Slurm Workload Manager


Slurm support is in beta. Feel free to use it, but we suggest contacting our support before putting anything into production.

Slurm is an open source, fault-tolerant, and highly scalable cluster management and job scheduling system. Slurm consists of various services which are represented by separate Flying Circus roles documented below.

The remainder of this documentation assumes that you are aware of the basics of Slurm and understand the general terminology.

We provide version 23.2.0 of Slurm.

Basic architecture and roles


Keep in mind that Slurm is built to execute arbitrary commands on any Slurm node with the permissions of the user starting the command on possibly another machine. Keep sensitive data away from Slurm nodes and isolate Slurm as much as possible, using a dedicated resource group without other applications.

You can run one Slurm cluster per resource group. We generally recommend to use separate clusters (and thus separate resource groups) for independent projects. This will give you the most flexibility and will integrate optimally into our platform aligning well on topics like access management, monitoring, SLAs, maintenance, etc.

A resource group with Slurm roles can have additional machines which provide additional services which may be needed to run jobs in Slurm. Such required machines can also be included in the coordination of automated maintenance as described later.

Machine authentication is handled by munge, using a shared secrets generated by our central management directory. New worker nodes are automatically added to existing clusters.



For new clusters, it’s recommended to first set up a controller and add nodes after that. The controller service will only start if there’s at least one node.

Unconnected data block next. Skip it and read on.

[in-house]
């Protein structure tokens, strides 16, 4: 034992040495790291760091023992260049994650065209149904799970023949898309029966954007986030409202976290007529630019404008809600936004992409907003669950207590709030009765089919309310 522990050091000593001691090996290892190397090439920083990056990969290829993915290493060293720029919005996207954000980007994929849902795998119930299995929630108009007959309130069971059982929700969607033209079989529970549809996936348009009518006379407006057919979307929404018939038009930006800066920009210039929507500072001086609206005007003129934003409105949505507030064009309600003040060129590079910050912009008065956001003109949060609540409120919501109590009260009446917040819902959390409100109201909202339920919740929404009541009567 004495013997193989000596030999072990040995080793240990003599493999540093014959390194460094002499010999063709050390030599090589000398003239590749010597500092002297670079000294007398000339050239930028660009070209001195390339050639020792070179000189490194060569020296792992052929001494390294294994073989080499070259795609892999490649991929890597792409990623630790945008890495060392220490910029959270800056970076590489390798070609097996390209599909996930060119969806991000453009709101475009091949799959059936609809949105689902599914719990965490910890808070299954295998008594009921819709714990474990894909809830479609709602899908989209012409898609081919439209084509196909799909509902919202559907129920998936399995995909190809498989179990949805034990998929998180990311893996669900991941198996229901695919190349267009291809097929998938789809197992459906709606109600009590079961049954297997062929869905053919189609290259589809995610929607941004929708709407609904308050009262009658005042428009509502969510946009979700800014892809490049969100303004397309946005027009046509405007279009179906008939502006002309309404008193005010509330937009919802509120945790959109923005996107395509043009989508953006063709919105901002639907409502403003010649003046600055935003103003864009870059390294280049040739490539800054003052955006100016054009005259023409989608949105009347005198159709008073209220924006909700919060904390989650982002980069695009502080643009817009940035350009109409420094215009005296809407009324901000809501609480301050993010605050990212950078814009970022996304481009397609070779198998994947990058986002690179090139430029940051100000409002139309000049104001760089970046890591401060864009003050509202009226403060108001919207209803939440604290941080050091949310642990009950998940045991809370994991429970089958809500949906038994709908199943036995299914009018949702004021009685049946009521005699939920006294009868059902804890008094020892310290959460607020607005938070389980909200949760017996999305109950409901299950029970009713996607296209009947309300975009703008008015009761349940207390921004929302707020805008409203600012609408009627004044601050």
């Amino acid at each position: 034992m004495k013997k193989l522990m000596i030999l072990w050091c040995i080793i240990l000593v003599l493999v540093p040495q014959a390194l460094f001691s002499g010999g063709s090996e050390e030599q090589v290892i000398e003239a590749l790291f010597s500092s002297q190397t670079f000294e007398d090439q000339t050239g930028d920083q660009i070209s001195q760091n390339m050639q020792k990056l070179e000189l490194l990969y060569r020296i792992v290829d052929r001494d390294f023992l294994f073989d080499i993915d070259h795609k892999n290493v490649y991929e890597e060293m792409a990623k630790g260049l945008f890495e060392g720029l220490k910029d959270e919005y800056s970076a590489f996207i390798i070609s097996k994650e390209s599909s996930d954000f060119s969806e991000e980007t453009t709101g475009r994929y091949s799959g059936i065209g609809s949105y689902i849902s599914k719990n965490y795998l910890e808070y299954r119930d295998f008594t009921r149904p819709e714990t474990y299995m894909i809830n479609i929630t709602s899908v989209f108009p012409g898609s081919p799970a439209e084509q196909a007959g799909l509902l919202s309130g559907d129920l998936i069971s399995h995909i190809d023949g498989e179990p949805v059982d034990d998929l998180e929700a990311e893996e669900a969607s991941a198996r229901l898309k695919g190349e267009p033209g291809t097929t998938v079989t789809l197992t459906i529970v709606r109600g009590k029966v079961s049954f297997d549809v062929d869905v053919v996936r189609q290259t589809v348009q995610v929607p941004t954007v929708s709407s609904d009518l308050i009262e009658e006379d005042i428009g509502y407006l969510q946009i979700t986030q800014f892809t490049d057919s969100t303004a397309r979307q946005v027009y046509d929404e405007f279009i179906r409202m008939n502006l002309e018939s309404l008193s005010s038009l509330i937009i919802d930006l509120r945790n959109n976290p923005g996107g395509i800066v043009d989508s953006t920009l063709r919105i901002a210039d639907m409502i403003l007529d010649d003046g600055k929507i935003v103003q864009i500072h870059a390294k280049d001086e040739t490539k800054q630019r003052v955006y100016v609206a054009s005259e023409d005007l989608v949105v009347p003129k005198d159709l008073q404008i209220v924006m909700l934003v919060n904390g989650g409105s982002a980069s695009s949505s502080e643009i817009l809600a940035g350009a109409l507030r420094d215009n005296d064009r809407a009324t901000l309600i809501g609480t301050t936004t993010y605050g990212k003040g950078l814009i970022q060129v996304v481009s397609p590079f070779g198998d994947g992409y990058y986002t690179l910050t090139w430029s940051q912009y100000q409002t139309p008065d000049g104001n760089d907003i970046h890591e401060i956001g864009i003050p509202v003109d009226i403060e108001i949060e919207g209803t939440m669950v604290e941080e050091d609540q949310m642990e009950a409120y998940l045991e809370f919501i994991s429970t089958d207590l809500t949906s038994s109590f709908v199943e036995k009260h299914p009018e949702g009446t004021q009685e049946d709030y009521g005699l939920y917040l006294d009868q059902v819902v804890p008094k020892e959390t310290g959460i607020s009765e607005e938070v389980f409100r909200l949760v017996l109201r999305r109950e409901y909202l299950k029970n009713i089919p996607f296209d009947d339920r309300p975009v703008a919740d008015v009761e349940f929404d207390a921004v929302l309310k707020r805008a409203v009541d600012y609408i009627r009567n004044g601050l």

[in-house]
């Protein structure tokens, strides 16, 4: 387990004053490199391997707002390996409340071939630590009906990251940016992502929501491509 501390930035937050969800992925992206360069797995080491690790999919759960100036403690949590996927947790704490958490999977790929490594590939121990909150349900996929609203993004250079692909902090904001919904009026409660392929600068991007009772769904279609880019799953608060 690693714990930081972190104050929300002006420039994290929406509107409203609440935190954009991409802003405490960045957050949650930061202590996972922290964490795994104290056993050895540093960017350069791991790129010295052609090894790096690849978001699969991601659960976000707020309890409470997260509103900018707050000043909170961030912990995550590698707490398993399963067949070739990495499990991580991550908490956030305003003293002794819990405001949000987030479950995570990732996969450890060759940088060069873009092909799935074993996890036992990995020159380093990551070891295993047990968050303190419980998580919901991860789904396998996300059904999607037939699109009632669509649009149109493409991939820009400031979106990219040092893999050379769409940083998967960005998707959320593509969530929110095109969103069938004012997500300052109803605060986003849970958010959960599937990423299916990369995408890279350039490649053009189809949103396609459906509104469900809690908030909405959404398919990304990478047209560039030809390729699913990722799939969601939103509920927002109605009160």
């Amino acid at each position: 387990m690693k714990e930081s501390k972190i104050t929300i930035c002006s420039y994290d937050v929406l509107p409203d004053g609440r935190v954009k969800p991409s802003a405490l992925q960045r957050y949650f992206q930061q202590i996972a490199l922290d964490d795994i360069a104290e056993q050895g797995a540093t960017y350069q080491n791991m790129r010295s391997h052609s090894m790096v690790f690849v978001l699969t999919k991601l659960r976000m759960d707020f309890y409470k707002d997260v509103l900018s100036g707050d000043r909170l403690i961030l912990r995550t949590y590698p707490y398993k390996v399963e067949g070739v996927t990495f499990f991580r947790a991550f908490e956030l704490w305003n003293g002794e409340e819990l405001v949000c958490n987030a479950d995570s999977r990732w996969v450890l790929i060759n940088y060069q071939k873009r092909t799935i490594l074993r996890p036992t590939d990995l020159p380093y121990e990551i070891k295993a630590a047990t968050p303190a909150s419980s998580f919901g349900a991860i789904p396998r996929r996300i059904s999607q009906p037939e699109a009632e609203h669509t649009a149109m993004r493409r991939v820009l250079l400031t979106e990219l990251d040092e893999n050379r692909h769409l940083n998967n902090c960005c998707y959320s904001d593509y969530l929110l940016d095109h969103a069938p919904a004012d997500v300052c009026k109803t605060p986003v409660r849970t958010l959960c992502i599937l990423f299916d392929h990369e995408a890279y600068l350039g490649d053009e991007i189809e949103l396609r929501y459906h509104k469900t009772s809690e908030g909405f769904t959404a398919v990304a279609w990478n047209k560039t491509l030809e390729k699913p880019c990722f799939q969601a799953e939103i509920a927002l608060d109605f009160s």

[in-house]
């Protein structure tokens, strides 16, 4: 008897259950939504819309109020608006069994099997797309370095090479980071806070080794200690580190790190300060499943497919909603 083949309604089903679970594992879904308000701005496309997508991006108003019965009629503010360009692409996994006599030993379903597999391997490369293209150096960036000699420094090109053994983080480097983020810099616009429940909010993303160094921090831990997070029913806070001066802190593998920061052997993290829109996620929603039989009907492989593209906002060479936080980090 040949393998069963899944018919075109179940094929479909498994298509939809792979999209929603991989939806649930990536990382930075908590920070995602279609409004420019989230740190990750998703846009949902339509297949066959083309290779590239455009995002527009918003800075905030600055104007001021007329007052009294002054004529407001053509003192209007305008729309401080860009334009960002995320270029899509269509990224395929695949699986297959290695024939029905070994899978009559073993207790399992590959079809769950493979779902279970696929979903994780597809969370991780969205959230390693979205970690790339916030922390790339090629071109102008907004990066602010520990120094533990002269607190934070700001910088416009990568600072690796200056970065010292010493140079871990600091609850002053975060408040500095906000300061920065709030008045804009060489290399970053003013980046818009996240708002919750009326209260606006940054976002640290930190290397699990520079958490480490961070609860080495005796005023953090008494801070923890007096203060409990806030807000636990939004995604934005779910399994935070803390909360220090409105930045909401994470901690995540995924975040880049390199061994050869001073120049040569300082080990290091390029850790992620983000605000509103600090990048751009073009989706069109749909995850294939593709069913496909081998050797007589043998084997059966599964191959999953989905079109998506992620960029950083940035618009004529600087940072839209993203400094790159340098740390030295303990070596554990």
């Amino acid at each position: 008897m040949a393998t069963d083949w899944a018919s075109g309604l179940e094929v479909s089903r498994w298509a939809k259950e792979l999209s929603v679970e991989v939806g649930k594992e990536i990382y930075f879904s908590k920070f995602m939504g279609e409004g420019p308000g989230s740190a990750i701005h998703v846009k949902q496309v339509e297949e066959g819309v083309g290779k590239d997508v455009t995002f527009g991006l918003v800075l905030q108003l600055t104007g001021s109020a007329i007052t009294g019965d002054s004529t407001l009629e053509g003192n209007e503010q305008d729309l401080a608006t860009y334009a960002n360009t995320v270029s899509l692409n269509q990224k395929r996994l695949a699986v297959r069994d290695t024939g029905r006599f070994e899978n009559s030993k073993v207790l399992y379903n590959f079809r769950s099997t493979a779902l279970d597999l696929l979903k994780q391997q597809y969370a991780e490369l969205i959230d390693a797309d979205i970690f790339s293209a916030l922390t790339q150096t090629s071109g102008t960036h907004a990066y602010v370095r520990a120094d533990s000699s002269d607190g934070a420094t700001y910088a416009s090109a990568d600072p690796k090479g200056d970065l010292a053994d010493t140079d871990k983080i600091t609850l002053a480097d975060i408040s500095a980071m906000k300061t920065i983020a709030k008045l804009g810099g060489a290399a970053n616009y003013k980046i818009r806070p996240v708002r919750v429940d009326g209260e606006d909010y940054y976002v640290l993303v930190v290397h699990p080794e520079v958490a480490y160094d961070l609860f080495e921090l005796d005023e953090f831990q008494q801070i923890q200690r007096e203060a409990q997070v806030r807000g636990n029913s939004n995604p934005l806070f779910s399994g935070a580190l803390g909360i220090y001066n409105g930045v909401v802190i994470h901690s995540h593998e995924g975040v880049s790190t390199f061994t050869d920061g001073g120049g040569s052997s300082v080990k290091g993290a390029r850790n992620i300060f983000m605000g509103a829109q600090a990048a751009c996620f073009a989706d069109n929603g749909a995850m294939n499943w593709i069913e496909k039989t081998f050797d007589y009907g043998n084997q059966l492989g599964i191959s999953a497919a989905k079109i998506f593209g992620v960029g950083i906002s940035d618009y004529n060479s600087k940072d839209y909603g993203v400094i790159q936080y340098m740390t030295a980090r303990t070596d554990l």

For autoconfiguration, all slurm machines must have the same amount of memory and CPU cores. If that’s not the case, memory and CPU cores must be set manually. See the Configuration reference on how to do that.

This role runs slurmctld. We add basic Cluster readiness monitoring via Sensu and telemetry via Telegraf which can be ingested by a Statshost and displayed using a Grafana dashboard.

At the moment, we only support exactly one controller per cluster.

Maintenance of a machine with this role means that all worker nodes are drained and set to down first. Maintenance activities only start when no jobs are running anymore in the whole cluster.

After finishing a platform management task run (which happens every 10 minutes), the controller sets all nodes to ready that have been set to down by an automated maintenance if the nodes and all external dependency machines are not in maintenance.



At the moment, this role must run on the same machine as slurm-controller.

Runs slurmdbd which is needed for job accounting. Automatically sets up a MySQL database with our platform defaults and monitoring/telemetry.


Runs slurmd which is responsible for processing jobs. There should be multiple nodes in your cluster for production use but applying this role to a machine which is also running the controller services is also supported for testing purposes.

Nodes must be ready to accept jobs. The corresponding Slurm states are IDLE when the node isn’t processing jobs at the moment or MIXED/ALLOCATED if some or all of its cores are in use at the moment, respectively.

Before running maintenance activities, the node is drained and stops accepting new jobs. Nodes don’t set themselves to ready after maintenance. Instead, the controller activates nodes which are not in maintenance anymore after its own platform management task run (every 10 minutes).


Nodes that had an unexpected reboot or have been drained/downed manually are not set to ready automatically by the platform management task. You have to do that manually using one of the ready subcommands described in Managing clusters with the fc-slurm command.


This role does not provide any Slurm services but something that is needed to run jobs via Slurm, for example a database accessed by job scripts. When such machines go into maintenance, all nodes are drained first, like for a controller maintenance. After the external dependency machine has finished maintenance, the next run of the platform management task on the controller will set the nodes to ready.

Cluster interaction using Slurm commands

The usual Slurm commands are installed globally on every Slurm machine.

In general, all users can run slurm commands on all machines with a slurm-* role. Some commands require the use of sudo -u slurm to run as slurm user. This is allowed for(human) user accounts with the sudo-srv permission without password.